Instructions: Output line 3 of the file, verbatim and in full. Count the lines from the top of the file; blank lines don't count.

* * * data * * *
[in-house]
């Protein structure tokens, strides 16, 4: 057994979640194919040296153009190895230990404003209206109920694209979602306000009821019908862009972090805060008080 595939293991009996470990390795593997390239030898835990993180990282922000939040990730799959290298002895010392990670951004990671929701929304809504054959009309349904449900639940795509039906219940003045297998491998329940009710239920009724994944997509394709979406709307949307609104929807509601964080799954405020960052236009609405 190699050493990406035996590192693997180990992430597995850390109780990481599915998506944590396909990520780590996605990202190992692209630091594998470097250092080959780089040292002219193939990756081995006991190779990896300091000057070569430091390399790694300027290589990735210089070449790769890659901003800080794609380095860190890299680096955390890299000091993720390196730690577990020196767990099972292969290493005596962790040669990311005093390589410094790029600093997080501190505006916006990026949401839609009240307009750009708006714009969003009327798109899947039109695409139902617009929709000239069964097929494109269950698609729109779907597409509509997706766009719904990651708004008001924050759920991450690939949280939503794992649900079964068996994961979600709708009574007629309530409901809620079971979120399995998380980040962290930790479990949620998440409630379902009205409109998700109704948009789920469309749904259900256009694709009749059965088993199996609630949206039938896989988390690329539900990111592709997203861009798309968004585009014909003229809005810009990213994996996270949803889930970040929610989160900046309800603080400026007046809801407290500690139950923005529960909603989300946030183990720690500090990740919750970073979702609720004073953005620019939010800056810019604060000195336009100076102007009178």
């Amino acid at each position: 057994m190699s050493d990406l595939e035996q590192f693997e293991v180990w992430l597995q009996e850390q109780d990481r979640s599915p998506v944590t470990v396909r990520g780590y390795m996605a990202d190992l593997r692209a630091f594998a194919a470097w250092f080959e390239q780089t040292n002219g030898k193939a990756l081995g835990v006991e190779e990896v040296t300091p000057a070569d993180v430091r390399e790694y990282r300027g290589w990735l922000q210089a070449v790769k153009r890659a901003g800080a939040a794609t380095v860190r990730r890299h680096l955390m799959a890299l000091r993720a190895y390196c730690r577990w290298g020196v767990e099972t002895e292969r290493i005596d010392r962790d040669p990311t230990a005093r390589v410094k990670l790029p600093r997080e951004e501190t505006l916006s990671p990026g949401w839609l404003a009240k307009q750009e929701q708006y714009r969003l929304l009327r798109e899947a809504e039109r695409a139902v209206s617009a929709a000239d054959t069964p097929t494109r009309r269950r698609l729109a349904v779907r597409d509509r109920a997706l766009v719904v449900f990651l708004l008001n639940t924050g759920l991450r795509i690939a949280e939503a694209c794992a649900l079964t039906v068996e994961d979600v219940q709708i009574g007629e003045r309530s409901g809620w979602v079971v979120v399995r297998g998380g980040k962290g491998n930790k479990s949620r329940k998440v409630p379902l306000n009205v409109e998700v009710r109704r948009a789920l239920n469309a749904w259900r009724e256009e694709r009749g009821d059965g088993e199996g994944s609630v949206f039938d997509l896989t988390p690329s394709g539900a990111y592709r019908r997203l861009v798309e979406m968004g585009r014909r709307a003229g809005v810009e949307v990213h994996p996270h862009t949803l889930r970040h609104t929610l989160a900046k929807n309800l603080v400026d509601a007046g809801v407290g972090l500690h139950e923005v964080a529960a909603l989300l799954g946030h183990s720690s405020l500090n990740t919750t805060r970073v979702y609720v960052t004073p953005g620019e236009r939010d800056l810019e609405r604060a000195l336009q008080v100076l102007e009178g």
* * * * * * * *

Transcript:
């Amino acid at each position: 057994m190699s050493d990406l595939e035996q590192f693997e293991v180990w992430l597995q009996e850390q109780d990481r979640s599915p998506v944590t470990v396909r990520g780590y390795m996605a990202d190992l593997r692209a630091f594998a194919a470097w250092f080959e390239q780089t040292n002219g030898k193939a990756l081995g835990v006991e190779e990896v040296t300091p000057a070569d993180v430091r390399e790694y990282r300027g290589w990735l922000q210089a070449v790769k153009r890659a901003g800080a939040a794609t380095v860190r990730r890299h680096l955390m799959a890299l000091r993720a190895y390196c730690r577990w290298g020196v767990e099972t002895e292969r290493i005596d010392r962790d040669p990311t230990a005093r390589v410094k990670l790029p600093r997080e951004e501190t505006l916006s990671p990026g949401w839609l404003a009240k307009q750009e929701q708006y714009r969003l929304l009327r798109e899947a809504e039109r695409a139902v209206s617009a929709a000239d054959t069964p097929t494109r009309r269950r698609l729109a349904v779907r597409d509509r109920a997706l766009v719904v449900f990651l708004l008001n639940t924050g759920l991450r795509i690939a949280e939503a694209c794992a649900l079964t039906v068996e994961d979600v219940q709708i009574g007629e003045r309530s409901g809620w979602v079971v979120v399995r297998g998380g980040k962290g491998n930790k479990s949620r329940k998440v409630p379902l306000n009205v409109e998700v009710r109704r948009a789920l239920n469309a749904w259900r009724e256009e694709r009749g009821d059965g088993e199996g994944s609630v949206f039938d997509l896989t988390p690329s394709g539900a990111y592709r019908r997203l861009v798309e979406m968004g585009r014909r709307a003229g809005v810009e949307v990213h994996p996270h862009t949803l889930r970040h609104t929610l989160a900046k929807n309800l603080v400026d509601a007046g809801v407290g972090l500690h139950e923005v964080a529960a909603l989300l799954g946030h183990s720690s405020l500090n990740t919750t805060r970073v979702y609720v960052t004073p953005g620019e236009r939010d800056l810019e609405r604060a000195l336009q008080v100076l102007e009178g």